Most consumers realise that the star rating system we see on many foods is tweaked to make them seem more healthy.
Consumer rights champion CHOICE is tackling this problem head-on, calling for a shake-up and a brand new system that actually informs shoppers, rather than misleading them.
They’ve teamed up with medical research unit, The George Institute for Global Health, who have developed a more accurate new algorithm for rating foods and their nutritional value. What total legends!
This new system helpfully differentiates between the sugar added by manufacturers during processing and the sugar that naturally occurs in food – such as the sugar in milk and fruit. This means that the proposed new star rating is much more helpful – and indicative of how healthy a product truly is.
Using this new algorithm, breakfast cereals such as Nutri-Grain and Milo would lose 2.5 Health Stars, dropping from 4 stars to a much-lower 1.5 stars.
While the makers of those cereal brands told the ABC that they had improved their cereals recently and were (understandably) happy with the current system, it’s clear that it’s not really serving consumers very well.
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Let’s make the system useful
Of course, the current rating system does not only appear on cereals. You’ll find it on a whole bunch of products from yoghurt and snacks to ready meals and beyond. But breakfast cereals really took a hit from this proposed new algorithm.
It’s also important to note that lots of companies pick and choose which products they will put the current health start rating on, using it as a marketing tool rather than an educational one.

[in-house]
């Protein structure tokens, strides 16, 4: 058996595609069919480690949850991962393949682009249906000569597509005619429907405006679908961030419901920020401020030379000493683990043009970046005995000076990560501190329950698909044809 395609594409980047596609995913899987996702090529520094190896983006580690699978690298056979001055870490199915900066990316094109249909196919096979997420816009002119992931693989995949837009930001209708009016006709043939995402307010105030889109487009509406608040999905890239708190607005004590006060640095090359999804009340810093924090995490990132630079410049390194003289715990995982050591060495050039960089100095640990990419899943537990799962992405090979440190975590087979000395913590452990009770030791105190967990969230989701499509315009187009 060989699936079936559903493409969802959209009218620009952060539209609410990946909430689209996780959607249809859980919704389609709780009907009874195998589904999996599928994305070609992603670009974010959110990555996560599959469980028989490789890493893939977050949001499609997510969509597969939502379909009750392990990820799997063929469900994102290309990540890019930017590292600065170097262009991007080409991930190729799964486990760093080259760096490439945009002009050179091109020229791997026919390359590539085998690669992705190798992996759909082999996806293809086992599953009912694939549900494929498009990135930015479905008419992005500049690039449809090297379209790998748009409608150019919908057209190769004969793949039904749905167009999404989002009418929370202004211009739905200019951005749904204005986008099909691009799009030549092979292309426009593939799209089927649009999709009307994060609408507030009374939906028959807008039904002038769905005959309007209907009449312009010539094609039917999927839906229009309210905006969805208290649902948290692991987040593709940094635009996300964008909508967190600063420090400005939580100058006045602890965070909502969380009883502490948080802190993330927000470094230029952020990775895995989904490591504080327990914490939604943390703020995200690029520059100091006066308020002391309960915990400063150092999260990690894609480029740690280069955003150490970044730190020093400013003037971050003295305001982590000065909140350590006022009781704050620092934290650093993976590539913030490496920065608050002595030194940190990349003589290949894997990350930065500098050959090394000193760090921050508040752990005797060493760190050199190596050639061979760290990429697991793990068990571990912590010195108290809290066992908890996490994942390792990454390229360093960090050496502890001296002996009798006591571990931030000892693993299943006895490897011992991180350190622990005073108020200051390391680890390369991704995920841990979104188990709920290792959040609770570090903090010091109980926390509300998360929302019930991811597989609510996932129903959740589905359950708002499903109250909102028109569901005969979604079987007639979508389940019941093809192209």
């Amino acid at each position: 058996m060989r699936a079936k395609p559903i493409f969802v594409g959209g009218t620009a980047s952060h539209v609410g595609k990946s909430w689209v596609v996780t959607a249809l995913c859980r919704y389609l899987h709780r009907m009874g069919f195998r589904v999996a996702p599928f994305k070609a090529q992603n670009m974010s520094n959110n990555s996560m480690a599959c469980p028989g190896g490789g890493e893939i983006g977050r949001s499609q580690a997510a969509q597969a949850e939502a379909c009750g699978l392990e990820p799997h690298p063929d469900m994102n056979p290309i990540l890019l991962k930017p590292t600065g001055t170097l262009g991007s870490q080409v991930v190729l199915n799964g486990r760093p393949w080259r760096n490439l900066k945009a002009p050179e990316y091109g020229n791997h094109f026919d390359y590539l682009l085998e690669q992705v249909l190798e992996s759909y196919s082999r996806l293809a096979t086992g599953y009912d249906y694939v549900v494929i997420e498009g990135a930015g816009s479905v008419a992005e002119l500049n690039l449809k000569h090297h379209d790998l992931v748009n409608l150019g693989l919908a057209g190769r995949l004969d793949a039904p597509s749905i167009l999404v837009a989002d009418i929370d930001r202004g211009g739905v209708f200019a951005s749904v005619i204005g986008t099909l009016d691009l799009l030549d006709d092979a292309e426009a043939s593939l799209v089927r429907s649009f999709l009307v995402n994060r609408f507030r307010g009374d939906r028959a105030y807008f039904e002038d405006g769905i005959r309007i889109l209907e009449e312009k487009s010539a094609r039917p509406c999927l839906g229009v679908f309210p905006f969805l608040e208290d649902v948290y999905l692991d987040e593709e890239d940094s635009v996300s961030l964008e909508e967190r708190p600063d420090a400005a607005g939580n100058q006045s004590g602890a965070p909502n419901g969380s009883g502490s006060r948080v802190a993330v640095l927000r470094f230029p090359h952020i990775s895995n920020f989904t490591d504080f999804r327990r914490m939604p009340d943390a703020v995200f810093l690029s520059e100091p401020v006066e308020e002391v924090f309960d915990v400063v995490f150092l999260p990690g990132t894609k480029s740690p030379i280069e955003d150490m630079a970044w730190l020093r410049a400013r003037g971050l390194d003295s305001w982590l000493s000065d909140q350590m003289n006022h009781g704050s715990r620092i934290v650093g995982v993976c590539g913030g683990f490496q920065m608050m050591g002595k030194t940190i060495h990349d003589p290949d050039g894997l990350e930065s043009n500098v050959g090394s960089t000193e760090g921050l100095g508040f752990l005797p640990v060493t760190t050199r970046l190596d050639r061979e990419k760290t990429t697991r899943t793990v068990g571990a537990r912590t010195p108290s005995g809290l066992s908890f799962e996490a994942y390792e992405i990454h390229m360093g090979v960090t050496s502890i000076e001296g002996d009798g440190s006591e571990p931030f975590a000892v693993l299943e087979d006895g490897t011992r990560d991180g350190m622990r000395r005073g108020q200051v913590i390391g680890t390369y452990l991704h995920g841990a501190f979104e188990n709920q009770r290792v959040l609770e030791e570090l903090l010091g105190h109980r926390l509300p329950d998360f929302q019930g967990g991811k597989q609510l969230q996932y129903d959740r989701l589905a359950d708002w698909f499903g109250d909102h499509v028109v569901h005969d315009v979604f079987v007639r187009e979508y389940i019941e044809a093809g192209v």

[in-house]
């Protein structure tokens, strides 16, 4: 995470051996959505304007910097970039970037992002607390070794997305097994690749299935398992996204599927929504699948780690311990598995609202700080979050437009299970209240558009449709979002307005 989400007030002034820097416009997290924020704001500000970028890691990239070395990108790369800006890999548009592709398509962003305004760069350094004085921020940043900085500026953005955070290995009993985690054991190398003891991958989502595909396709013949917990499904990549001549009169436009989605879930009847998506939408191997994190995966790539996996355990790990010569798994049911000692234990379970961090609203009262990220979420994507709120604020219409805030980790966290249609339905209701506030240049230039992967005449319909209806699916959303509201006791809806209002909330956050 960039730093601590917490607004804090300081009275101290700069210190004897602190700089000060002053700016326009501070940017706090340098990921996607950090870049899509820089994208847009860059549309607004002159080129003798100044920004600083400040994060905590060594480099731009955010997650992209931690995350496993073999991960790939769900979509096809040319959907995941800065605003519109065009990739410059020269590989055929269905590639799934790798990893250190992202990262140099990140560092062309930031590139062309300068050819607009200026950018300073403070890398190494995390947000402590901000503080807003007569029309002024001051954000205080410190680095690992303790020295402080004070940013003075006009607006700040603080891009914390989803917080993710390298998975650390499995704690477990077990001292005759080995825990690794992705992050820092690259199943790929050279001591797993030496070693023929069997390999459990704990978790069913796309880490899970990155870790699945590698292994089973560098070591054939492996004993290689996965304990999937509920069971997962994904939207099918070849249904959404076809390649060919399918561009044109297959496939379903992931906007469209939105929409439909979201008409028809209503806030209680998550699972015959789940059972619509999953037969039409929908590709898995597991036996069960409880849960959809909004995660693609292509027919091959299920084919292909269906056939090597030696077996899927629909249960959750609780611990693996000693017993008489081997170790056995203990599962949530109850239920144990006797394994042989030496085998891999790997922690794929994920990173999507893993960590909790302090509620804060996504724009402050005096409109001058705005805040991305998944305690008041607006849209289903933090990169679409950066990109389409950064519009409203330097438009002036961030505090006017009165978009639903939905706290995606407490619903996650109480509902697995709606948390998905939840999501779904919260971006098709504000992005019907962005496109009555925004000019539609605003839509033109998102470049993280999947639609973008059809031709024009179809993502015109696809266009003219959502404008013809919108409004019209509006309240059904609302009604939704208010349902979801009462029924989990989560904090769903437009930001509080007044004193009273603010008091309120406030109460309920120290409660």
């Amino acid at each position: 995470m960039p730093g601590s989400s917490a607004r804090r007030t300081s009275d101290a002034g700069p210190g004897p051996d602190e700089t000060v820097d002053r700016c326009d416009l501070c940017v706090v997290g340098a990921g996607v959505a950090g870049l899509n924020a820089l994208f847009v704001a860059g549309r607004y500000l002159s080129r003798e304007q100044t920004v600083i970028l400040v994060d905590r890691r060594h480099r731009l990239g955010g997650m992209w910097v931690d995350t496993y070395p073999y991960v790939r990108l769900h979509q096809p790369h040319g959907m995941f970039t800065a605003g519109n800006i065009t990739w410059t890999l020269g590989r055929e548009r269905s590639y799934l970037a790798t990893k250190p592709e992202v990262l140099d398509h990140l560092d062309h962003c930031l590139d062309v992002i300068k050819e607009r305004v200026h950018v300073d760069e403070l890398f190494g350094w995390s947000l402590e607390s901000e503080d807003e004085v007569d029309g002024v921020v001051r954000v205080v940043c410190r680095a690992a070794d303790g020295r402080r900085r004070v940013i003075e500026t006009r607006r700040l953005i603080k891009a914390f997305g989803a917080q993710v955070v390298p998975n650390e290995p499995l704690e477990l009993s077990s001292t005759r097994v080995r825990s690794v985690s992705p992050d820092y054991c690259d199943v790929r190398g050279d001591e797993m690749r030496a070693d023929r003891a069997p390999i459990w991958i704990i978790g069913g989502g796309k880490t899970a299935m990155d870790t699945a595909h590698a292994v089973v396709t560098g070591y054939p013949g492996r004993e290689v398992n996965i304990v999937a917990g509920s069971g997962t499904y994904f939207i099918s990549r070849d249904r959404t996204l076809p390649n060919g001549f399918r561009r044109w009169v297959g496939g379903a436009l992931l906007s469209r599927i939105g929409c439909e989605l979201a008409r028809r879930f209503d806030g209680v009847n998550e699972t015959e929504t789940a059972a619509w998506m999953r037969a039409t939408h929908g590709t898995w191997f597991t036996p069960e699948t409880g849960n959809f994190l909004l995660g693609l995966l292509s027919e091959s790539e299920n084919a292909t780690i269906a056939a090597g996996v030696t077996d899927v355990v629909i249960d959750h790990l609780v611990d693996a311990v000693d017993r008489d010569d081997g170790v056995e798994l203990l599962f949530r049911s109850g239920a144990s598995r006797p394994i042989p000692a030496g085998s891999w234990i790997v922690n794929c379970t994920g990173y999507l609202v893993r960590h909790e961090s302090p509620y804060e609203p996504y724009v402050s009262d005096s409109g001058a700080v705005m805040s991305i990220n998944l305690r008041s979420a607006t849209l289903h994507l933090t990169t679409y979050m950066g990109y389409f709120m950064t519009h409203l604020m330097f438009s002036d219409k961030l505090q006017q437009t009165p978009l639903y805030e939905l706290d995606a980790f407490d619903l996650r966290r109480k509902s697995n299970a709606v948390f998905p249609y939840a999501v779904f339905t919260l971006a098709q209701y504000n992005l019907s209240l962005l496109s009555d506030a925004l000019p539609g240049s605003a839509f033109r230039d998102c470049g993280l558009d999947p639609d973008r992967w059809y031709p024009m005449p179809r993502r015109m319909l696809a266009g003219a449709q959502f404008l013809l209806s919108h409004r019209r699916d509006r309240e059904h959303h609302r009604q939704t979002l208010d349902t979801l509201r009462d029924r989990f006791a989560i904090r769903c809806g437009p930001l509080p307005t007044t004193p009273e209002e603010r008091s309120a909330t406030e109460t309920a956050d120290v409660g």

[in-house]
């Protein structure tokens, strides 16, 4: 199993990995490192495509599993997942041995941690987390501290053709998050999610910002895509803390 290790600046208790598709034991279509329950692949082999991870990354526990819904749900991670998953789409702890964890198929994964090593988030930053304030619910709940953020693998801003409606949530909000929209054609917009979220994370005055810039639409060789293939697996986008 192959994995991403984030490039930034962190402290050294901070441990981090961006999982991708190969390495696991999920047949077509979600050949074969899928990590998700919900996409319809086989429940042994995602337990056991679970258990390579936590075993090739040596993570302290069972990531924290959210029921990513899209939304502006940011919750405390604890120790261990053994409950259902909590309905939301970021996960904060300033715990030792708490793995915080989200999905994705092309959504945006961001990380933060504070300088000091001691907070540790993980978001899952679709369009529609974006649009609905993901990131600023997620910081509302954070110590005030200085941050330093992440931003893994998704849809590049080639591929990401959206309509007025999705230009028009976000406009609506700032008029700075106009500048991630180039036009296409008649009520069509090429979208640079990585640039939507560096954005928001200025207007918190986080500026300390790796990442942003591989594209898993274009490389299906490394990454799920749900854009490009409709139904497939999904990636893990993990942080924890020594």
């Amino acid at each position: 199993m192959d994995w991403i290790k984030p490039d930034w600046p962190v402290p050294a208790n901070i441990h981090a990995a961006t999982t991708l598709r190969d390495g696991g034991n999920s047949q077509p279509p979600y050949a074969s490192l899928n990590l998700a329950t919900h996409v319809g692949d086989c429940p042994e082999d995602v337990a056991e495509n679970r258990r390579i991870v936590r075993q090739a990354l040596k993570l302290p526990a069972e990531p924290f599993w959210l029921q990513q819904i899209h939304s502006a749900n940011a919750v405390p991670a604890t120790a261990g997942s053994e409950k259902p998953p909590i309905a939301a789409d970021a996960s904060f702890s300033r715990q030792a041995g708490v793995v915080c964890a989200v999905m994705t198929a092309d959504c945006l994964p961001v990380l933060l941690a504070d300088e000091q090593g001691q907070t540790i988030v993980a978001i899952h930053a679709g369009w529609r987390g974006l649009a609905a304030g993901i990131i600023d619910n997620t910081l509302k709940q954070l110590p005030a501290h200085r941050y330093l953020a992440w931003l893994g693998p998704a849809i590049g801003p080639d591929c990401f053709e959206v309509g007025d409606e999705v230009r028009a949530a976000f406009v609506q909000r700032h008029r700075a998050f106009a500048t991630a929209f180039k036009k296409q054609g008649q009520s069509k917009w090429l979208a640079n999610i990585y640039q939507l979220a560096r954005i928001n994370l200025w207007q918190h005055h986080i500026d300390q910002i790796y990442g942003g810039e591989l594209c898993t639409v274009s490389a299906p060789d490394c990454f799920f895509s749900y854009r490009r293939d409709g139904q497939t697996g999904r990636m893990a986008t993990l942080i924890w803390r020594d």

CHOICE and The George Institute for Global Health want it to be easier for shoppers to quickly spot the healthiest products. The current star rating system doesn’t allow for that.
“Sugar has often been added to the food that we buy,” Linda Przhedetsky, CHOICE policy and campaigns adviser said. “Unlike naturally occurring sugars such as lactose in milk, added sugars are extra sugar that’s added during manufacturing.
“Added sugar is hiding in so many different foods, both sweet and savoury – foods like muesli bars, dips, chips or drinks. And it’s often listed under multiple names in ingredients lists, meaning that it’s hard for people to make an accurate assessment of how healthy products are.”
“Manufacturers should clearly label the amount of added sugar that they put in what we eat and drink, and this should be reflected in Health Star Ratings,” Linda continued noting that it was vital that the system was useful and consumers could have confidence in it.
We could not agree more.
You can read more about this proposed Health Star rating change at CHOICE.